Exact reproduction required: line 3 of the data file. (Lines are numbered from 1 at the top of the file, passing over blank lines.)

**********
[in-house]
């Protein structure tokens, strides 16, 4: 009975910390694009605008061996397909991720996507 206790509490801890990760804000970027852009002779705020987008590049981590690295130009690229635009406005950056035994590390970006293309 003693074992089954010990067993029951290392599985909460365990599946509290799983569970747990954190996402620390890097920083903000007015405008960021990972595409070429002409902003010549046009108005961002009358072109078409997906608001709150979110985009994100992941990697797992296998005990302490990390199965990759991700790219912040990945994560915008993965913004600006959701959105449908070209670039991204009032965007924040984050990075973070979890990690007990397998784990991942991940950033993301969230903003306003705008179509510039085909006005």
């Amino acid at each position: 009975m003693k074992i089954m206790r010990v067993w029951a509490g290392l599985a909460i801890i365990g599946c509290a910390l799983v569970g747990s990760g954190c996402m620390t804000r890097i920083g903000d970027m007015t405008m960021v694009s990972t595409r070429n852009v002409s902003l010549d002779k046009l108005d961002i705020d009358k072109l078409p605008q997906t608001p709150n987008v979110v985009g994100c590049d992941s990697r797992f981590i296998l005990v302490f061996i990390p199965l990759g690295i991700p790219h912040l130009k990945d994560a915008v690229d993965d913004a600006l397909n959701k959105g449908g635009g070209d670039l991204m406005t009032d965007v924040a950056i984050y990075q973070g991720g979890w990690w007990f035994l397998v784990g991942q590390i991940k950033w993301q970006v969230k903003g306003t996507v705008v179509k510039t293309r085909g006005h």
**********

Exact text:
């Amino acid at each position: 009975m003693k074992i089954m206790r010990v067993w029951a509490g290392l599985a909460i801890i365990g599946c509290a910390l799983v569970g747990s990760g954190c996402m620390t804000r890097i920083g903000d970027m007015t405008m960021v694009s990972t595409r070429n852009v002409s902003l010549d002779k046009l108005d961002i705020d009358k072109l078409p605008q997906t608001p709150n987008v979110v985009g994100c590049d992941s990697r797992f981590i296998l005990v302490f061996i990390p199965l990759g690295i991700p790219h912040l130009k990945d994560a915008v690229d993965d913004a600006l397909n959701k959105g449908g635009g070209d670039l991204m406005t009032d965007v924040a950056i984050y990075q973070g991720g979890w990690w007990f035994l397998v784990g991942q590390i991940k950033w993301q970006v969230k903003g306003t996507v705008v179509k510039t293309r085909g006005h």